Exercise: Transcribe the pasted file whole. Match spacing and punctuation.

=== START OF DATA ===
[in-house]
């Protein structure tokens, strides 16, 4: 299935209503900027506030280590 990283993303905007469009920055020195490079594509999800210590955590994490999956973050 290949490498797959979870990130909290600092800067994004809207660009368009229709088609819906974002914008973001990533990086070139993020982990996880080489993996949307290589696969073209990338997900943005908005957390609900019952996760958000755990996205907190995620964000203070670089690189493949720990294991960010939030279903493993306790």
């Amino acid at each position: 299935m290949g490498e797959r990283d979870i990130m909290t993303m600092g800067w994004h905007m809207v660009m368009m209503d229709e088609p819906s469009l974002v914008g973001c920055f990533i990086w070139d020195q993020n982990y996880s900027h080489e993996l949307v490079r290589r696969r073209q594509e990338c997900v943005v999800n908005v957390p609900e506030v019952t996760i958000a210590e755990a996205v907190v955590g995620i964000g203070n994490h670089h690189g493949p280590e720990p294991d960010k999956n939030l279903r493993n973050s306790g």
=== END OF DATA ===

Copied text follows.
[in-house]
């Protein structure tokens, strides 16, 4: 299935209503900027506030280590 990283993303905007469009920055020195490079594509999800210590955590994490999956973050 290949490498797959979870990130909290600092800067994004809207660009368009229709088609819906974002914008973001990533990086070139993020982990996880080489993996949307290589696969073209990338997900943005908005957390609900019952996760958000755990996205907190995620964000203070670089690189493949720990294991960010939030279903493993306790």
């Amino acid at each position: 299935m290949g490498e797959r990283d979870i990130m909290t993303m600092g800067w994004h905007m809207v660009m368009m209503d229709e088609p819906s469009l974002v914008g973001c920055f990533i990086w070139d020195q993020n982990y996880s900027h080489e993996l949307v490079r290589r696969r073209q594509e990338c997900v943005v999800n908005v957390p609900e506030v019952t996760i958000a210590e755990a996205v907190v955590g995620i964000g203070n994490h670089h690189g493949p280590e720990p294991d960010k999956n939030l279903r493993n973050s306790g």